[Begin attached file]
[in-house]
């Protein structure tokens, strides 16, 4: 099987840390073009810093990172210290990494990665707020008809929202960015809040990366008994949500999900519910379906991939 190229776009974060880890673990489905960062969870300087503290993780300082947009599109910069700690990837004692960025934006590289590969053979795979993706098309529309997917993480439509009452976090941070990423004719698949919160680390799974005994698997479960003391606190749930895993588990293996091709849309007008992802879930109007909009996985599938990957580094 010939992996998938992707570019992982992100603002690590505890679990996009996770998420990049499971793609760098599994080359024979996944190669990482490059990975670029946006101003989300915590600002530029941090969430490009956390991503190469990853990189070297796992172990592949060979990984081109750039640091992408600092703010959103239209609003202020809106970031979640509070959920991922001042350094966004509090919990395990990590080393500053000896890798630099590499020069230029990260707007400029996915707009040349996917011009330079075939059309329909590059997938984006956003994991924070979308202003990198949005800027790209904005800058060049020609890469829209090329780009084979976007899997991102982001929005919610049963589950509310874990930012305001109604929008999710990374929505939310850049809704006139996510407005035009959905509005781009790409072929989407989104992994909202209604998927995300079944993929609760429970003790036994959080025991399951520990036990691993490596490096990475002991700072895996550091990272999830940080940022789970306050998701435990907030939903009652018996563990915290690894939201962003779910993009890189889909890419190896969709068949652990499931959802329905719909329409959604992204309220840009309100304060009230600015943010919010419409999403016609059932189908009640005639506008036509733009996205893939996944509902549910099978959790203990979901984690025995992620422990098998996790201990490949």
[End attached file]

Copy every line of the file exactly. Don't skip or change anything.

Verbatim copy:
[in-house]
């Protein structure tokens, strides 16, 4: 099987840390073009810093990172210290990494990665707020008809929202960015809040990366008994949500999900519910379906991939 190229776009974060880890673990489905960062969870300087503290993780300082947009599109910069700690990837004692960025934006590289590969053979795979993706098309529309997917993480439509009452976090941070990423004719698949919160680390799974005994698997479960003391606190749930895993588990293996091709849309007008992802879930109007909009996985599938990957580094 010939992996998938992707570019992982992100603002690590505890679990996009996770998420990049499971793609760098599994080359024979996944190669990482490059990975670029946006101003989300915590600002530029941090969430490009956390991503190469990853990189070297796992172990592949060979990984081109750039640091992408600092703010959103239209609003202020809106970031979640509070959920991922001042350094966004509090919990395990990590080393500053000896890798630099590499020069230029990260707007400029996915707009040349996917011009330079075939059309329909590059997938984006956003994991924070979308202003990198949005800027790209904005800058060049020609890469829209090329780009084979976007899997991102982001929005919610049963589950509310874990930012305001109604929008999710990374929505939310850049809704006139996510407005035009959905509005781009790409072929989407989104992994909202209604998927995300079944993929609760429970003790036994959080025991399951520990036990691993490596490096990475002991700072895996550091990272999830940080940022789970306050998701435990907030939903009652018996563990915290690894939201962003779910993009890189889909890419190896969709068949652990499931959802329905719909329409959604992204309220840009309100304060009230600015943010919010419409999403016609059932189908009640005639506008036509733009996205893939996944509902549910099978959790203990979901984690025995992620422990098998996790201990490949």